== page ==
Integration of all the disciplines of ministry and seminary education. It provides supervised experience in various phases of Christian ministry. One hundred hours of field experience each semester are evaluated in classroom interaction. Notes: Required of M.Div. (except Pastoral Care and Counseling, Spiritual Formation, and Missions and Intercultural Studies) and M.A.C.M.L. (Preaching and Pastoral Ministry); Missions and Intercultural Studies students see ISCL 791–792; Pastoral Care and Counseling see TTPT 693, 694, and 695. Offered Fall semester only. Grade Mode: A.
Integration of all the disciplines of ministry and seminary education. It provides supervised experience in various phases of Christian ministry. One hundred hours of field experience each semester are evaluated in classroom interaction. Notes: Required of M.Div. (except Pastoral Care and Counseling, Spiritual Formation, and Missions and Intercultural Studies) and M.A.C.M.L. (Preaching and Pastoral Ministry); Missions and Intercultural Studies students see ISCL 791–792; Pastoral Care and Counseling see TTPT 693, 694, and 695. Offered Spring semester only. Grade Mode: A.
Introductory study of the nature of spiritual theology and formation, which attempts to understand the nature of new life in Christ, the process of formation in the Spirit and the directives for cooperating with His work. Attention is given to the implications of Spiritual Theology for seminary training and classroom experience. Particular attention is given to understanding the implications of life in Christ regarding guilt, shame and legalism as well as the New Covenant ministry of the Spirit in transforming the heart in light of the dynamics of original sin, early relational development and the habits of sin developed over time. Attention is also given to developmental spirituality, how the Spirit transforms the heart over time and how this affects ministries of teaching, preaching and discipleship in the church. Notes: Required of all Talbot students not in a Spiritual Formation academic program. A retreat will be introduced and required. This course will include a cohort group of no more than 15 students who explore the course content as well as the student's own life and growth within community. Required in the students' first semester at Talbot. Only students in the Talbot M.Div. program with a specialization in Messianic Jewish Studies (Feinberg Extension) are eligible to take this course for 2 credits. Grade Mode: A, N.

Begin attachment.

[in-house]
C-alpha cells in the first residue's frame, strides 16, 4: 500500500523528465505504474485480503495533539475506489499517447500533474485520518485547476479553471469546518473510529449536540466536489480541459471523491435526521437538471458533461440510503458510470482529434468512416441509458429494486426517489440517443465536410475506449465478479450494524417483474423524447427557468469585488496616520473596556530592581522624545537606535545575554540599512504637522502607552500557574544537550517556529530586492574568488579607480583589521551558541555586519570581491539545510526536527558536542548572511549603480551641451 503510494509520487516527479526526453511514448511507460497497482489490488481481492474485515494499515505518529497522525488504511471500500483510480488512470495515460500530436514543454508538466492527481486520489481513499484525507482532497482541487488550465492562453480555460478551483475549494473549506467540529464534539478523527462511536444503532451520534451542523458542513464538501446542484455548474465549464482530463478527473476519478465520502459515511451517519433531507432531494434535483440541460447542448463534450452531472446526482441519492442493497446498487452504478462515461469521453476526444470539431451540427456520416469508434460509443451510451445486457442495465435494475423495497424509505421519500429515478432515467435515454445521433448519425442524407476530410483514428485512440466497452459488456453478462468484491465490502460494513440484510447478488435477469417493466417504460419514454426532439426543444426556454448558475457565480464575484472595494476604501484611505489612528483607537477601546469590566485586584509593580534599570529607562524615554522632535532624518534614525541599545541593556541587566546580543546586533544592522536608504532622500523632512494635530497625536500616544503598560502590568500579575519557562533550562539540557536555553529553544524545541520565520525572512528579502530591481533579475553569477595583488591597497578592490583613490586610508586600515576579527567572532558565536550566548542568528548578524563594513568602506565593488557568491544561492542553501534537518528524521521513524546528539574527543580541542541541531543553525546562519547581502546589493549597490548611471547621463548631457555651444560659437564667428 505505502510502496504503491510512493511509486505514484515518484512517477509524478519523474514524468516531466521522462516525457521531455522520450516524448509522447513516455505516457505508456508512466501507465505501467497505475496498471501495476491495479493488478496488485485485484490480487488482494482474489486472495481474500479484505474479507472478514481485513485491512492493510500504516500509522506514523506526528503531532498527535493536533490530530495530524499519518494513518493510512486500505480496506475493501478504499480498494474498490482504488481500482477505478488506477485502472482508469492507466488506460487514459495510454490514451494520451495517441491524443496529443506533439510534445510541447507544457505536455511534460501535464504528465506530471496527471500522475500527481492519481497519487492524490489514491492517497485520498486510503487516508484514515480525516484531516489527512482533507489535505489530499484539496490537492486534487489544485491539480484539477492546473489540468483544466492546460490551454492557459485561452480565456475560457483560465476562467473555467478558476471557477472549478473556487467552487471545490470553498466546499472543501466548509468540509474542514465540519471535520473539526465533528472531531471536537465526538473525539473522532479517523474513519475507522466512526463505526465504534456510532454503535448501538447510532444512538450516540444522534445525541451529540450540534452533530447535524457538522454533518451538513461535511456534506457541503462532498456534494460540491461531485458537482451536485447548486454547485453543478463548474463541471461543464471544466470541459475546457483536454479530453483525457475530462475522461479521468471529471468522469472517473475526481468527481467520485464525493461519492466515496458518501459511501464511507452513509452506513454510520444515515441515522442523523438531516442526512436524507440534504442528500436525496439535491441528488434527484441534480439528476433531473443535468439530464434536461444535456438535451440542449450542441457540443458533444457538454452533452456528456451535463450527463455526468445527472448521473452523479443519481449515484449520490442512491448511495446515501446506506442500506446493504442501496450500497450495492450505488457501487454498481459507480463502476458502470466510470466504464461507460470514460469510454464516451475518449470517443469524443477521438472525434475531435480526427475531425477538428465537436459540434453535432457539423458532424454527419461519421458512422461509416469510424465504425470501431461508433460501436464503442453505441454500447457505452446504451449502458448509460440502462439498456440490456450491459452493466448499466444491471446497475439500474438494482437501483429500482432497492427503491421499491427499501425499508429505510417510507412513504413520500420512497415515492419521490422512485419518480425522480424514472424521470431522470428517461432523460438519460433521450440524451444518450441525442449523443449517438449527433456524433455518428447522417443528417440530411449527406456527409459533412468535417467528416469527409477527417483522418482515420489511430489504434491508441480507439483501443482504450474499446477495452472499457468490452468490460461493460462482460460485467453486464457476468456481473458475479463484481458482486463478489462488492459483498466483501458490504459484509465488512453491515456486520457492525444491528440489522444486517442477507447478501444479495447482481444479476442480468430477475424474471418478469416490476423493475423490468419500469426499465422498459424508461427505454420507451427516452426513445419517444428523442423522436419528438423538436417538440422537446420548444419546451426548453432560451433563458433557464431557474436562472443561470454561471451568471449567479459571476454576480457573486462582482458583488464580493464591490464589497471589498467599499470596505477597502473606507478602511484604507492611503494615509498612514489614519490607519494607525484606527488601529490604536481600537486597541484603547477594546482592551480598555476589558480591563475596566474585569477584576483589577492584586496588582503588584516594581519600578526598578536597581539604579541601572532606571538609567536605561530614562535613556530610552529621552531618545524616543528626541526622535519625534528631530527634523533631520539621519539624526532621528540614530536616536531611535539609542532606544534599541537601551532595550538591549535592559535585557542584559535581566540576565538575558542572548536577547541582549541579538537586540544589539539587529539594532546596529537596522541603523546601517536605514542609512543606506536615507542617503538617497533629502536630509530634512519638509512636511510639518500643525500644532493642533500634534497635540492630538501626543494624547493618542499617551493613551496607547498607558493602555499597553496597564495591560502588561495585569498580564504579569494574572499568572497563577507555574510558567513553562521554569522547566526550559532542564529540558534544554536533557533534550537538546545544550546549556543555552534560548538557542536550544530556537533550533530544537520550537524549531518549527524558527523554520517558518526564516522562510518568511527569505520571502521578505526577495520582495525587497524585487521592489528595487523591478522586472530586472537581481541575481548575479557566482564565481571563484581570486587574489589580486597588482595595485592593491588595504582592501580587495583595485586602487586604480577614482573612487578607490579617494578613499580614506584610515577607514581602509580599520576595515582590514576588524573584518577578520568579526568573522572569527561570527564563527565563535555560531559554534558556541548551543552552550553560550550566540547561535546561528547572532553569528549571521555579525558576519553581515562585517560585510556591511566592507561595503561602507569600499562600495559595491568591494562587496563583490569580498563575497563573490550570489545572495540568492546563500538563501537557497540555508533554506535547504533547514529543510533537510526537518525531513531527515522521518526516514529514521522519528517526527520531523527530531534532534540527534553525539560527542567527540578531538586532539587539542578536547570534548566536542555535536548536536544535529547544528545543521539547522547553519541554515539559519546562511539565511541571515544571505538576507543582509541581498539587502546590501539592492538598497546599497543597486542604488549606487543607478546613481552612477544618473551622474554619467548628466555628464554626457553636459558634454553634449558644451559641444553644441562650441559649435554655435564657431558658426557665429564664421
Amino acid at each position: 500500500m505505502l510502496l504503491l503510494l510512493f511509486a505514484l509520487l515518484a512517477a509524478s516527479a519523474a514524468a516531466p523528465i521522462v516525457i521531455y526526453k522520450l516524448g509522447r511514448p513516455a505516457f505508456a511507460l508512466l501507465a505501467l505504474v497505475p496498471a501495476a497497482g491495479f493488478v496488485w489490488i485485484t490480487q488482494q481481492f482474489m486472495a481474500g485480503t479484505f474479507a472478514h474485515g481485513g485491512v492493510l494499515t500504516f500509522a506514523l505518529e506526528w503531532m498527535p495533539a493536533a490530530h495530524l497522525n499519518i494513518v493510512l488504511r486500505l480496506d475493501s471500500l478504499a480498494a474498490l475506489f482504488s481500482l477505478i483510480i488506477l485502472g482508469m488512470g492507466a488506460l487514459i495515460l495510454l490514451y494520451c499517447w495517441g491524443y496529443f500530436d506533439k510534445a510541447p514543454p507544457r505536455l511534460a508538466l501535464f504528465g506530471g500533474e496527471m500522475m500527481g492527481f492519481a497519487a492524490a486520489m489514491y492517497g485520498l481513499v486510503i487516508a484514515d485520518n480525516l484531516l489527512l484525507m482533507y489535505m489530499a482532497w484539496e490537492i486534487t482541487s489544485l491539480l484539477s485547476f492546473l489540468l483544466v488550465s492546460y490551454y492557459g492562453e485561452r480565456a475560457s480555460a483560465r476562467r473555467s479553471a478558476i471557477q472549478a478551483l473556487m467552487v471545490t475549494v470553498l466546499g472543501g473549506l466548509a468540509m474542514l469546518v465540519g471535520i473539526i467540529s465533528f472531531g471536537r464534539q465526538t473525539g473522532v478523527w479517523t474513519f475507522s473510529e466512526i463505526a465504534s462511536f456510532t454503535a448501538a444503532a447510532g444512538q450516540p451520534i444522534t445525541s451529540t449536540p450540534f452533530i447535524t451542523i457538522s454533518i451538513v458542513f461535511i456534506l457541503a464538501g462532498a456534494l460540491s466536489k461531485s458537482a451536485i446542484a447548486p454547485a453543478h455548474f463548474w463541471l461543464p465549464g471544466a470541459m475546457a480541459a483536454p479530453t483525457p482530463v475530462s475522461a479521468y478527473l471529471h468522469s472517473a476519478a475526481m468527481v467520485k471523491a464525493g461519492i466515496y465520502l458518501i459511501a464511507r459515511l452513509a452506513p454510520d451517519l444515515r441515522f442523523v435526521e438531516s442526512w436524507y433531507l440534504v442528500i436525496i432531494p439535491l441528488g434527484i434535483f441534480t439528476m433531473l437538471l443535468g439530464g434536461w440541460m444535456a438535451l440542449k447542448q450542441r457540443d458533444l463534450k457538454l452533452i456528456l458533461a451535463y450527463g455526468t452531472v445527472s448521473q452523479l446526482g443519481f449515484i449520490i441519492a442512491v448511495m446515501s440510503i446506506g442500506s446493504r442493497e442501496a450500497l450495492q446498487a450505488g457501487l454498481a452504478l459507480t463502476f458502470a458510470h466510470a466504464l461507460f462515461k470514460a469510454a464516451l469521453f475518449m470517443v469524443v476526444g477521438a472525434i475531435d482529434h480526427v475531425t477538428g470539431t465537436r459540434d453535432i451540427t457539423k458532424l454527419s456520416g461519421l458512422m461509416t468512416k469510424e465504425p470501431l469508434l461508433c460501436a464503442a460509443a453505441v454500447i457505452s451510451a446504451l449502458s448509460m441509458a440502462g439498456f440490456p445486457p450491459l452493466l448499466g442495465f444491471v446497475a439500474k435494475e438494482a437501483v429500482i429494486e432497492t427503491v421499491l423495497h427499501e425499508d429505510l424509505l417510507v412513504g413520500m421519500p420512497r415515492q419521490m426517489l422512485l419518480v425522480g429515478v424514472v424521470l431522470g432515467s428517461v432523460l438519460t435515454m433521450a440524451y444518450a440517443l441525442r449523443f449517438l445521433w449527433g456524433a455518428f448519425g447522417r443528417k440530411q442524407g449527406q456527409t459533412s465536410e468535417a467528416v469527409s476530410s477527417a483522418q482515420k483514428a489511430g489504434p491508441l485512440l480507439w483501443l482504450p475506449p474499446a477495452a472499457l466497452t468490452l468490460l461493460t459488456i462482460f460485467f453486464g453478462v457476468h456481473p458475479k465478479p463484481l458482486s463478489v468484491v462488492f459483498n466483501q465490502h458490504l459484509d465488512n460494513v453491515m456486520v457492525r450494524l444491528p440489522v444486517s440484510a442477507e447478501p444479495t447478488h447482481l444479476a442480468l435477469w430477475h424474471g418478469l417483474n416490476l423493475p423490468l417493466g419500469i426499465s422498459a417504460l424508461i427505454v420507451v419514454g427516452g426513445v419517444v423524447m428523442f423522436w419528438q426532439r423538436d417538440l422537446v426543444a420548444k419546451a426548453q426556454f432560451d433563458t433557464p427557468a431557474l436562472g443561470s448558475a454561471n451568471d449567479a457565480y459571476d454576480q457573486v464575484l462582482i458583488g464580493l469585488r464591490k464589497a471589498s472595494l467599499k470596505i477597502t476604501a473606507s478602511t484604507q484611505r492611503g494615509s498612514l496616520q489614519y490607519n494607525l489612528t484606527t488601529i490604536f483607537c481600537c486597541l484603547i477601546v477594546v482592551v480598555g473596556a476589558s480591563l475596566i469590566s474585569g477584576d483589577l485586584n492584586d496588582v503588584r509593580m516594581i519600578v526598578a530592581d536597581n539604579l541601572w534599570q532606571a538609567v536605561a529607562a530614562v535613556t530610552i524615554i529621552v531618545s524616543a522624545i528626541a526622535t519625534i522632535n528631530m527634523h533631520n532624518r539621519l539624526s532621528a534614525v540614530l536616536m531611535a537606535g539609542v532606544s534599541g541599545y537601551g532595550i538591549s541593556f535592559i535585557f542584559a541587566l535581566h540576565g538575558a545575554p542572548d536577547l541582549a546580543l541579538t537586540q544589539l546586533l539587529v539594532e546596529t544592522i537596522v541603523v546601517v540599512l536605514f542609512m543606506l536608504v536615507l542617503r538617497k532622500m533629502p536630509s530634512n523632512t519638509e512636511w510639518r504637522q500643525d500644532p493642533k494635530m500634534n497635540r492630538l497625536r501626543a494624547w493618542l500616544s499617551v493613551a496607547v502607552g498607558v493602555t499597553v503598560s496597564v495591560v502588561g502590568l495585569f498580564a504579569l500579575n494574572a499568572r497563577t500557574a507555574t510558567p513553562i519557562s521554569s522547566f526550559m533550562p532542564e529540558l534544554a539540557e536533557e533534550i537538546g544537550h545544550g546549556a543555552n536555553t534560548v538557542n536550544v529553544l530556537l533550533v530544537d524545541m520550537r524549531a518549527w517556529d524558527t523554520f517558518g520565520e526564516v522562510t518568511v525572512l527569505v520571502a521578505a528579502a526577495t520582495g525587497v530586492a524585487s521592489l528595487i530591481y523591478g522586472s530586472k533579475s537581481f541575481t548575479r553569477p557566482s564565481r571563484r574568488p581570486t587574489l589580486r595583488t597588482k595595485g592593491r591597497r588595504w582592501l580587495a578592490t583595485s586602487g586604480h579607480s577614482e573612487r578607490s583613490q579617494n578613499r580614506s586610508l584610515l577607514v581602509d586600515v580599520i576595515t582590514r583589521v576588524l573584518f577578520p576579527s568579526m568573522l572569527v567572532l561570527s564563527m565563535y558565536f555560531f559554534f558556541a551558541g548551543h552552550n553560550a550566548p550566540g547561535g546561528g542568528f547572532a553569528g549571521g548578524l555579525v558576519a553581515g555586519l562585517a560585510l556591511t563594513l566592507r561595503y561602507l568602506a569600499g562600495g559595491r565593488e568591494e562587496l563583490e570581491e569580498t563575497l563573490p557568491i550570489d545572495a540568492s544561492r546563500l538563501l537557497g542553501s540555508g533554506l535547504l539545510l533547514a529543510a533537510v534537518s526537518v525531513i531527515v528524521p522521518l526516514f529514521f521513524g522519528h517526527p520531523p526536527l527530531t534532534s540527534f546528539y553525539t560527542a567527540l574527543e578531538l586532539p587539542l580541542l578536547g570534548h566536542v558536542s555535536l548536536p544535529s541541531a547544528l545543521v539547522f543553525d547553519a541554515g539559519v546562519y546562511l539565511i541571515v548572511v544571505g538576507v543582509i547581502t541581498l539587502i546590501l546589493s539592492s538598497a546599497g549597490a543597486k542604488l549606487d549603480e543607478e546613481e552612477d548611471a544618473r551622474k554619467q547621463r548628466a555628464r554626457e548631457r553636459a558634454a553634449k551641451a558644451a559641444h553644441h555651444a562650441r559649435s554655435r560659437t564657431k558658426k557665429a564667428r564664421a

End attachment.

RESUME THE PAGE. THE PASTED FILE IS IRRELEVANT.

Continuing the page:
A theological and experiential exploration into human relationships and issues related to gender, romance, marriage, family and parenting as they relate to spiritual growth. Course includes an investigation into the impact of personal and family history on theological outlook, emotional congruence, relational attractions and moral decisions. Personal assessments and a one-day retreat are an integral part of this course. Students will experience spiritual community and intercessory prayer as they begin individual spiritual direction with a spiritual director and continue relationships within a cohort group to explore deeply their relational capacity at the heart of how Christ is formed in them, thereby developing deeper levels of trust and vulnerability.Prerequisites: TTSF 501. Notes: Required of all Talbot students not in a Spiritual Formation academic program. Cohort groups will continue to meet from TTSF 501 and a one-day group spiritual retreat will be required. Only students in the Talbot M.Div. program with a specialization in Messianic Jewish Studies (Feinberg Extension) are eligible to take this course for 2 credits. Grade Mode: A, N.
An introduction to theology and theological method. Scripture, including inspiration and inerrancy. God, including his attributes and triune nature. God's work of creation, including God's eternal plan, the angels, and providence. Notes: Required of M.Div. and M.A. students.Grade Mode: A.
Humanity in the image of God, including human nature, the family, and civil government. The fall and the effect of sin upon humanity. The person and work of Christ. The nature and application of salvation, including regeneration, justification, and sanctification. Notes: Required of M.Div. and M.A. students.Grade Mode: A.
Students will examine the history and theology of the four major branches of Rabbinic Judaism (Reformed, Conservative, Orthodox, and Hasidism), as well as other forms of Jewish contemporary thought. A systematic treatment of Jewish theology will include discussion of Judaism's understanding of God, Scripture, Man, Salvation, and Eschatology, and evaluation of this understanding from the perspective of OT and NT teaching. Grade Mode: A.
A comprehensive study of the traditional daily Jewish prayer book as a significant source of Jewish theology. The Jewish people throughout the world use the Siddur for personal and corporate worship, and it has become a collection of rabbinic thought in prayers and reflections from the Second Temple period to the present. Attention will be given to the biblical foundations as well as the non-biblical developments through the centuries. Grade Mode: A.

The person and work of the Holy Spirit. The inception and nature of the church, both as a living organism and an organization, its function, ordinances, and mission. The broad kingdom purpose of God, including Christ's second coming, the millennial reign of Christ, the resurrection of the dead, judgment, and the eternal state. Notes: Required of M.Div. and M.A. students. Grade Mode: A.